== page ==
Then, around 2008, the teeter-totter effect kicked in. Muscle cars began dropping in value, and everyone began craving Ferraris. Peter Klutt monitors these price swings, making buying and selling decisions according to whatever the market tells him, peppered with his intuition and experience.
Maybe no formula is available to use when dealing these marvellous machines, and there’s no computer app that can nail a price point and make a buy-or-sell decision. But Peter Klutt comes close.
“We look at two things,” he says. “We start by checking the price history of cars, comparing one make and model against others in its class over the years. Then we look at demographics and ask ourselves who is most likely to want certain makes and models.”
He makes the point by noting that ’57 T-Birds, cherished by the generation prior to the baby boomers, sold for $30,000 to $50,000 in 1990. Twenty-five years later, the price had barely budged. Why? Because the demand for early T-Birds in 1990 was driven by middle aged buyers who had lusted after the car when they were teenagers. But now that they are 75 or 80 years old, they have other things to be concerned about.
Tracking, trading and restoring vehicles is an intriguing and potentially profitable business. But – no surprise – the cars themselves have an attraction that extends well beyond their market value. Anyone who loves cars, after all, would love to get behind the wheel and drive a rare beauty just for the thrill of it.
Peter Klutt agrees. It’s the contrast that intrigues him most. Driving a 1929 Ford Model A may be fun, but driving a 1929 Duesenberg is a revelation. “They are incredible, compared with other cars from the same year,” he says, referring to the Duesenberg. “So far ahead of their time, refined and exciting. You get the same experience today by driving a LeFerrari. The price is out of sight, but so is the car’s performance and its design appeal.”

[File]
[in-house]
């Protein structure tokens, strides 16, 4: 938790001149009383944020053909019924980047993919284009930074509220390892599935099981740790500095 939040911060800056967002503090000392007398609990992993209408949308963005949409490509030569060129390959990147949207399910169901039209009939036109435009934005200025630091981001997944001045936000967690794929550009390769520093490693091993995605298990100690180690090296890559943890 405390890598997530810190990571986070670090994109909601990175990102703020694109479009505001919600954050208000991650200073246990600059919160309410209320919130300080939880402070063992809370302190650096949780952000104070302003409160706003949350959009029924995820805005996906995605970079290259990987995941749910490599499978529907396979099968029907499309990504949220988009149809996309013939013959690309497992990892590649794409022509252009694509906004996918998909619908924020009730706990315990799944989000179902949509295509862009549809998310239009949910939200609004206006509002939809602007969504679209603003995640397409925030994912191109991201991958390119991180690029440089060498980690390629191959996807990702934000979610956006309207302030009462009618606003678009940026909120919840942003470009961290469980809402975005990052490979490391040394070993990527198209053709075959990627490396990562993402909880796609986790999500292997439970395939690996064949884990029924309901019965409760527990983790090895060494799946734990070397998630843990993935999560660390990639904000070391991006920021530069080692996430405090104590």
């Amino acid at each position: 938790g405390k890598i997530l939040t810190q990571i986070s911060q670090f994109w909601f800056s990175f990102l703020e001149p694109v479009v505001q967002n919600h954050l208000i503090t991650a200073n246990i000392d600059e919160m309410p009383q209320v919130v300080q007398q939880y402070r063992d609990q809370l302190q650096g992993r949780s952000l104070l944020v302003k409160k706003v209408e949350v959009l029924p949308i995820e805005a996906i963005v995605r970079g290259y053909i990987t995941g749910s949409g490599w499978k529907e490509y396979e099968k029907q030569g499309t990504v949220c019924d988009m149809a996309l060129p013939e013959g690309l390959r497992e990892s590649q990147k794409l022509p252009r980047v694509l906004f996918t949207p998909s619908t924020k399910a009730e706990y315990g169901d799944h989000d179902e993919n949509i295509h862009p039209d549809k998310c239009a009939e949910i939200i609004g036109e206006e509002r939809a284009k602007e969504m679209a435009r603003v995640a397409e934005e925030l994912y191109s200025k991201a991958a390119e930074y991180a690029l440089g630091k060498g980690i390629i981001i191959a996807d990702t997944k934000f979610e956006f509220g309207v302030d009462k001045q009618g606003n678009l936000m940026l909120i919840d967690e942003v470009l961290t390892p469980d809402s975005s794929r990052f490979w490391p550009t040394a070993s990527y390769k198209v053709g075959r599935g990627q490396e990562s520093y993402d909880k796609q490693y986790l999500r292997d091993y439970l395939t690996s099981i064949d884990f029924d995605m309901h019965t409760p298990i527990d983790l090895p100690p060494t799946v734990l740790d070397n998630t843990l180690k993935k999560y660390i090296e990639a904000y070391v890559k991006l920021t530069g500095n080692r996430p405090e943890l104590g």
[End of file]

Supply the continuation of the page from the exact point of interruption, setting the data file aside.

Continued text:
Without admitting that he falls in love with some cars, Peter makes it clear that a few vehicles have warmed his heart as much as they have tempted his wallet. When this happens, which one wins the tug of war?
“The financial side spurs the research into the car for sure,” he confesses. “But sometimes, even if the chance to make money on the car isn’t great, I still want to own it.” Included in this list of unrequited love objects are Shelby Daytona Coupes, the Aston-Martin DBR1s and some of the 50’s and 60’s Ferrari Sport Racing cars, all cars with serious history.
Just as with people, however, good looks aren’t everything. Peter loves driving rare cars, but if the driving experience fails to measure up to a car’s promise, the romance quickly fades. This can happen even with cars that seem, at first glance, to deliver over-the-top driving exuberance. Like an Aston-Martin DB4GT that Peter purchased and then featured on his television show. A great-looking vehicle, but the driving experience was not up to his expectations.
A tour of LMC’s facilities is anything but disappointing. Behind the showroom crowded with restored vehicles, each more rare and eye-catching than the next, is the equipment needed to bring them back to better-than-new condition. From Pullmax metal formers to downdraft paint spray booths, it’s all state-of-the-art. But when it comes to explaining LMC’s uncompromising quality standards, they’re not what Peter boasts about.
“The secret to what we do is not the equipment we use,” he says. “It’s the people who do the work. They’re passionate about what they do and they all have the skills to get the work done by hand, if necessary. The equipment is first-rate, no doubt about it. But it just helps us work more efficiently, not more precisely. The people doing the work are the one who set the standards, and they insist on perfection. Nothing less.”
Peter Klutt’s enthusiasm for cars is being passed down to the next generation. Son Gary shares the chore of hosting
the television show. His other son Ryan is always busy searching for barn finds, which are cars that have sat alone and in shadows for years, waiting to be found, purchased and carted off to LMC for restoration.
Maybe one of them is that ’71 Mach One from Peter’s high school days, the Mustang that started it all.
Now wouldn’t that be a treasure?